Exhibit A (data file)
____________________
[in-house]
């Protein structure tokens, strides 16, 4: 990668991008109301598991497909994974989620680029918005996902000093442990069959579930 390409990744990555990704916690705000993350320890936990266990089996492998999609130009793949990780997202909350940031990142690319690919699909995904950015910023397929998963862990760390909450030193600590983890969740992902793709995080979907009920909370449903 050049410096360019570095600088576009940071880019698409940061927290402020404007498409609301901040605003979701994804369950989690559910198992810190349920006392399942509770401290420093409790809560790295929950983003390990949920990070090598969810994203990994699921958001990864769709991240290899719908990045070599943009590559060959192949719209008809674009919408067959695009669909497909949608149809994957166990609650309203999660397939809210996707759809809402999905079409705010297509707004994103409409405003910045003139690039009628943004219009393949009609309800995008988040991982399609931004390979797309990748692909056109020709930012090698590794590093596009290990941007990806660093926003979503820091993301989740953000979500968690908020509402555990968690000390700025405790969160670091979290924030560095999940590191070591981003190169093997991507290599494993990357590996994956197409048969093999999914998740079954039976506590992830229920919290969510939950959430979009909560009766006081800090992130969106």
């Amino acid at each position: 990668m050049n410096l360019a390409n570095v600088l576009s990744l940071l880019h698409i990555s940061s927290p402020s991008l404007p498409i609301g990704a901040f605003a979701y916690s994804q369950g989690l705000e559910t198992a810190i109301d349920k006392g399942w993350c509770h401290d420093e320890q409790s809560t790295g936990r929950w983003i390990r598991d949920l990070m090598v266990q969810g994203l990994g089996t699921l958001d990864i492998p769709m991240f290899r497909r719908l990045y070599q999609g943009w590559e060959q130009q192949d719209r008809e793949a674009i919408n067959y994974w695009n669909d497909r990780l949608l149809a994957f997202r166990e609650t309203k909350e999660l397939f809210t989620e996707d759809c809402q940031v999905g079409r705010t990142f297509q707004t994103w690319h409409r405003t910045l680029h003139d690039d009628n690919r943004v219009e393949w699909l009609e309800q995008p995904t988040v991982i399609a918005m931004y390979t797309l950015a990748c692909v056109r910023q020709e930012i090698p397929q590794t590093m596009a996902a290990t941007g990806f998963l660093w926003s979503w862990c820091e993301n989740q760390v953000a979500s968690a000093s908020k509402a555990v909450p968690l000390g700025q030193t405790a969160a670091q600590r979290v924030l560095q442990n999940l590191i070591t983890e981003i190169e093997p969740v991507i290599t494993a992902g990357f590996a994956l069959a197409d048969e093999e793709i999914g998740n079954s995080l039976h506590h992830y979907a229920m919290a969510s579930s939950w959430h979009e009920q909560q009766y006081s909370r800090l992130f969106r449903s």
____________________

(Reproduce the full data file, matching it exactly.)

[in-house]
């Protein structure tokens, strides 16, 4: 990668991008109301598991497909994974989620680029918005996902000093442990069959579930 390409990744990555990704916690705000993350320890936990266990089996492998999609130009793949990780997202909350940031990142690319690919699909995904950015910023397929998963862990760390909450030193600590983890969740992902793709995080979907009920909370449903 050049410096360019570095600088576009940071880019698409940061927290402020404007498409609301901040605003979701994804369950989690559910198992810190349920006392399942509770401290420093409790809560790295929950983003390990949920990070090598969810994203990994699921958001990864769709991240290899719908990045070599943009590559060959192949719209008809674009919408067959695009669909497909949608149809994957166990609650309203999660397939809210996707759809809402999905079409705010297509707004994103409409405003910045003139690039009628943004219009393949009609309800995008988040991982399609931004390979797309990748692909056109020709930012090698590794590093596009290990941007990806660093926003979503820091993301989740953000979500968690908020509402555990968690000390700025405790969160670091979290924030560095999940590191070591981003190169093997991507290599494993990357590996994956197409048969093999999914998740079954039976506590992830229920919290969510939950959430979009909560009766006081800090992130969106």
């Amino acid at each position: 990668m050049n410096l360019a390409n570095v600088l576009s990744l940071l880019h698409i990555s940061s927290p402020s991008l404007p498409i609301g990704a901040f605003a979701y916690s994804q369950g989690l705000e559910t198992a810190i109301d349920k006392g399942w993350c509770h401290d420093e320890q409790s809560t790295g936990r929950w983003i390990r598991d949920l990070m090598v266990q969810g994203l990994g089996t699921l958001d990864i492998p769709m991240f290899r497909r719908l990045y070599q999609g943009w590559e060959q130009q192949d719209r008809e793949a674009i919408n067959y994974w695009n669909d497909r990780l949608l149809a994957f997202r166990e609650t309203k909350e999660l397939f809210t989620e996707d759809c809402q940031v999905g079409r705010t990142f297509q707004t994103w690319h409409r405003t910045l680029h003139d690039d009628n690919r943004v219009e393949w699909l009609e309800q995008p995904t988040v991982i399609a918005m931004y390979t797309l950015a990748c692909v056109r910023q020709e930012i090698p397929q590794t590093m596009a996902a290990t941007g990806f998963l660093w926003s979503w862990c820091e993301n989740q760390v953000a979500s968690a000093s908020k509402a555990v909450p968690l000390g700025q030193t405790a969160a670091q600590r979290v924030l560095q442990n999940l590191i070591t983890e981003i190169e093997p969740v991507i290599t494993a992902g990357f590996a994956l069959a197409d048969e093999e793709i999914g998740n079954s995080l039976h506590h992830y979907a229920m919290a969510s579930s939950w959430h979009e009920q909560q009766y006081s909370r800090l992130f969106r449903s």